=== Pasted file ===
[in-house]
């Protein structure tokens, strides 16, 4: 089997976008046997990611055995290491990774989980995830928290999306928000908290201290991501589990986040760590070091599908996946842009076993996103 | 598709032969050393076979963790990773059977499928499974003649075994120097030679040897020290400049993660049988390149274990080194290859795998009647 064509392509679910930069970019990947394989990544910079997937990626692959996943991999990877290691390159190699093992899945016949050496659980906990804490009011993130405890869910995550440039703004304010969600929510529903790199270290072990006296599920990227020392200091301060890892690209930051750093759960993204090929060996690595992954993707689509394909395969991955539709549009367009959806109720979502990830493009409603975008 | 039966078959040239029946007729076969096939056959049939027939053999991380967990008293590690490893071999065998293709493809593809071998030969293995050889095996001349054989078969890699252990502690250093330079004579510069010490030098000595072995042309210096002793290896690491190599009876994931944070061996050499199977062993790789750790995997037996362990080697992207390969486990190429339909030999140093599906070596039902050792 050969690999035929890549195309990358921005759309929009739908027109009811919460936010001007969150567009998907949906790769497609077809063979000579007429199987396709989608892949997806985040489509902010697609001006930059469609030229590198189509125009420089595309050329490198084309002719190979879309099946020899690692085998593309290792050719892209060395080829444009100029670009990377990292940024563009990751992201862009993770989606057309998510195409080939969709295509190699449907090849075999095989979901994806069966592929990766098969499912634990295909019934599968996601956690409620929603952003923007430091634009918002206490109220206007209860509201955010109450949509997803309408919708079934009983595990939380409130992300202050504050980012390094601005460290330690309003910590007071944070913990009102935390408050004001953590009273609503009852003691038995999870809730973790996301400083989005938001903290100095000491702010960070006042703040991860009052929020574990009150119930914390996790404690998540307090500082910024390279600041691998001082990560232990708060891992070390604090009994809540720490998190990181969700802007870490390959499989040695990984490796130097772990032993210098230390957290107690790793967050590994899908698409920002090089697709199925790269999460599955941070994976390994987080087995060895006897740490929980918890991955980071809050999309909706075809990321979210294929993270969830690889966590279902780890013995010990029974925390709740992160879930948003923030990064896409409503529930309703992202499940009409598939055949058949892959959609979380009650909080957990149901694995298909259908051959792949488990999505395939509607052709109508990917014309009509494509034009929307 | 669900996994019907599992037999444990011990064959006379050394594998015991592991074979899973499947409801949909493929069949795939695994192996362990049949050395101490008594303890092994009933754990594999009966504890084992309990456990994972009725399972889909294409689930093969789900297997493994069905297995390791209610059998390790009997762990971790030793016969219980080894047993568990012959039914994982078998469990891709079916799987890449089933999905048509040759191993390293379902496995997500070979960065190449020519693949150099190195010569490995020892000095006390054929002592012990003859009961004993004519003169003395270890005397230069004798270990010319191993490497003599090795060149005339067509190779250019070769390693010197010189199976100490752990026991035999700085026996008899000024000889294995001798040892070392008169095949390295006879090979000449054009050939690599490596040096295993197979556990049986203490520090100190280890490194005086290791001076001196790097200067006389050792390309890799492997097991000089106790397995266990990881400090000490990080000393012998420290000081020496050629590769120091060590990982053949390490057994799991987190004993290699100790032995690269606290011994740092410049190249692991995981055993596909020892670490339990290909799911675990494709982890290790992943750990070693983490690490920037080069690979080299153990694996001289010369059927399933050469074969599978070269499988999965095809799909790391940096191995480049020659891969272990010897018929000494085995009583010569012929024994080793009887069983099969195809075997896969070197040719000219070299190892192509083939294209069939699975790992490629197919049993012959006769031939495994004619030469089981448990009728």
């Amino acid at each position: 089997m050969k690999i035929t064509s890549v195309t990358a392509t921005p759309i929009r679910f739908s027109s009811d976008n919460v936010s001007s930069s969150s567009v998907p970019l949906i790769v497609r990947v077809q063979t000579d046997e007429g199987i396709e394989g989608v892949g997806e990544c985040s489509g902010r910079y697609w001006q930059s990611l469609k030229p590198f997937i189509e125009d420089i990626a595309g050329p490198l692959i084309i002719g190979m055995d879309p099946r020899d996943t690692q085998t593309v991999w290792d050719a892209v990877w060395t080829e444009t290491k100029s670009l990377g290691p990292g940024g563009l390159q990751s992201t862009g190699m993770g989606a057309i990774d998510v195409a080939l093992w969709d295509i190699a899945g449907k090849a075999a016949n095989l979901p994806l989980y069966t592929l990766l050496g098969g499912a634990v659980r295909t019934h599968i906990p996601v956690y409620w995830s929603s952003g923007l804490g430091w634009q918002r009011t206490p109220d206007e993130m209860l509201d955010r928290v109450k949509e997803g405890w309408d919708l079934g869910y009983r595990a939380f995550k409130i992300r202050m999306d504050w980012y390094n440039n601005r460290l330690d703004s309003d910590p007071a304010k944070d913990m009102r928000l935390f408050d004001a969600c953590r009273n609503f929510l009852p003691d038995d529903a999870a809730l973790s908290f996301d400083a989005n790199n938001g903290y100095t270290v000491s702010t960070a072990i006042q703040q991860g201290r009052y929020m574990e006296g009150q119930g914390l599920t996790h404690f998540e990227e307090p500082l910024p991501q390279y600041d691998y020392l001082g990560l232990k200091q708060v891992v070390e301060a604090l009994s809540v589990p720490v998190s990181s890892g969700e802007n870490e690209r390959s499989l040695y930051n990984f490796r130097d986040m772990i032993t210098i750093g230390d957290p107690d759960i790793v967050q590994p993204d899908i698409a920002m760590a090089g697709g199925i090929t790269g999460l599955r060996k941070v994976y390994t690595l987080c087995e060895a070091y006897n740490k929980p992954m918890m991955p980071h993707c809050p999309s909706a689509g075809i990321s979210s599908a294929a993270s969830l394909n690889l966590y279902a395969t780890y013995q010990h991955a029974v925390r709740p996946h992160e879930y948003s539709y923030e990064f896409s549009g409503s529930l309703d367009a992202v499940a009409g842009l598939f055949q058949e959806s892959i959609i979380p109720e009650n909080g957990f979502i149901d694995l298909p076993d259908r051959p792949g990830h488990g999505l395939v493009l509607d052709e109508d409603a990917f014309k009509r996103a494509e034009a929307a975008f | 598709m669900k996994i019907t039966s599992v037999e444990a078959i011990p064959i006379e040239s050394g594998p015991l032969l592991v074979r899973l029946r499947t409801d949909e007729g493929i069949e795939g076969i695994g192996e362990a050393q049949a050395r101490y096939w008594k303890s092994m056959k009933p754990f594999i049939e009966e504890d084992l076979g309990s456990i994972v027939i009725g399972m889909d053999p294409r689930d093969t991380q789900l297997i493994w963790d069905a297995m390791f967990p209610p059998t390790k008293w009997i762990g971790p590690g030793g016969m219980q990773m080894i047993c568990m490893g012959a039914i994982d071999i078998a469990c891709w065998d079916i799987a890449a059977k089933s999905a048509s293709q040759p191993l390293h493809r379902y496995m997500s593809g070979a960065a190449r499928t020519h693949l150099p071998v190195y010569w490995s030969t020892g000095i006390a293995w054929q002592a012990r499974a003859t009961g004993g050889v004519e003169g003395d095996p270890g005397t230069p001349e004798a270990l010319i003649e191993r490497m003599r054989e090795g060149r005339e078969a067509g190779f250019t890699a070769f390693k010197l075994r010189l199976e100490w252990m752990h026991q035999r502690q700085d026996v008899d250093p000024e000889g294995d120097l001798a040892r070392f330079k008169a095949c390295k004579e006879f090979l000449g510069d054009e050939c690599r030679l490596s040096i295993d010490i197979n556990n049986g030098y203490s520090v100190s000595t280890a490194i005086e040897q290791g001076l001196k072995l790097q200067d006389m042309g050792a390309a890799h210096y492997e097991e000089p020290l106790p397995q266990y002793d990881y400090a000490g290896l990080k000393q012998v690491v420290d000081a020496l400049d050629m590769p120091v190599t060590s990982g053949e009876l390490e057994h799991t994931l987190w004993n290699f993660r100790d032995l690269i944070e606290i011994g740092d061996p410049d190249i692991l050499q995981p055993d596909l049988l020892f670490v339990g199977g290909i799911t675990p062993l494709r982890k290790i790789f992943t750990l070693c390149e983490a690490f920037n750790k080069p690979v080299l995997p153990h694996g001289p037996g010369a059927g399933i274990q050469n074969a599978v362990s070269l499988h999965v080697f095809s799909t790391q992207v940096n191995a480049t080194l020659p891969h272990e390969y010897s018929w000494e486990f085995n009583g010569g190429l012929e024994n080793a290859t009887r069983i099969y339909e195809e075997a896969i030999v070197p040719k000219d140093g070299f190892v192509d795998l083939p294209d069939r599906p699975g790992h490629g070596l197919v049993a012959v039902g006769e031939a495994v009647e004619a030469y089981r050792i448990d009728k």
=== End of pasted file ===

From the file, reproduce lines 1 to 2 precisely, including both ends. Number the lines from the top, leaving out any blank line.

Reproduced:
[in-house]
């Protein structure tokens, strides 16, 4: 089997976008046997990611055995290491990774989980995830928290999306928000908290201290991501589990986040760590070091599908996946842009076993996103 | 598709032969050393076979963790990773059977499928499974003649075994120097030679040897020290400049993660049988390149274990080194290859795998009647 064509392509679910930069970019990947394989990544910079997937990626692959996943991999990877290691390159190699093992899945016949050496659980906990804490009011993130405890869910995550440039703004304010969600929510529903790199270290072990006296599920990227020392200091301060890892690209930051750093759960993204090929060996690595992954993707689509394909395969991955539709549009367009959806109720979502990830493009409603975008 | 039966078959040239029946007729076969096939056959049939027939053999991380967990008293590690490893071999065998293709493809593809071998030969293995050889095996001349054989078969890699252990502690250093330079004579510069010490030098000595072995042309210096002793290896690491190599009876994931944070061996050499199977062993790789750790995997037996362990080697992207390969486990190429339909030999140093599906070596039902050792 050969690999035929890549195309990358921005759309929009739908027109009811919460936010001007969150567009998907949906790769497609077809063979000579007429199987396709989608892949997806985040489509902010697609001006930059469609030229590198189509125009420089595309050329490198084309002719190979879309099946020899690692085998593309290792050719892209060395080829444009100029670009990377990292940024563009990751992201862009993770989606057309998510195409080939969709295509190699449907090849075999095989979901994806069966592929990766098969499912634990295909019934599968996601956690409620929603952003923007430091634009918002206490109220206007209860509201955010109450949509997803309408919708079934009983595990939380409130992300202050504050980012390094601005460290330690309003910590007071944070913990009102935390408050004001953590009273609503009852003691038995999870809730973790996301400083989005938001903290100095000491702010960070006042703040991860009052929020574990009150119930914390996790404690998540307090500082910024390279600041691998001082990560232990708060891992070390604090009994809540720490998190990181969700802007870490390959499989040695990984490796130097772990032993210098230390957290107690790793967050590994899908698409920002090089697709199925790269999460599955941070994976390994987080087995060895006897740490929980918890991955980071809050999309909706075809990321979210294929993270969830690889966590279902780890013995010990029974925390709740992160879930948003923030990064896409409503529930309703992202499940009409598939055949058949892959959609979380009650909080957990149901694995298909259908051959792949488990999505395939509607052709109508990917014309009509494509034009929307 | 669900996994019907599992037999444990011990064959006379050394594998015991592991074979899973499947409801949909493929069949795939695994192996362990049949050395101490008594303890092994009933754990594999009966504890084992309990456990994972009725399972889909294409689930093969789900297997493994069905297995390791209610059998390790009997762990971790030793016969219980080894047993568990012959039914994982078998469990891709079916799987890449089933999905048509040759191993390293379902496995997500070979960065190449020519693949150099190195010569490995020892000095006390054929002592012990003859009961004993004519003169003395270890005397230069004798270990010319191993490497003599090795060149005339067509190779250019070769390693010197010189199976100490752990026991035999700085026996008899000024000889294995001798040892070392008169095949390295006879090979000449054009050939690599490596040096295993197979556990049986203490520090100190280890490194005086290791001076001196790097200067006389050792390309890799492997097991000089106790397995266990990881400090000490990080000393012998420290000081020496050629590769120091060590990982053949390490057994799991987190004993290699100790032995690269606290011994740092410049190249692991995981055993596909020892670490339990290909799911675990494709982890290790992943750990070693983490690490920037080069690979080299153990694996001289010369059927399933050469074969599978070269499988999965095809799909790391940096191995480049020659891969272990010897018929000494085995009583010569012929024994080793009887069983099969195809075997896969070197040719000219070299190892192509083939294209069939699975790992490629197919049993012959006769031939495994004619030469089981448990009728």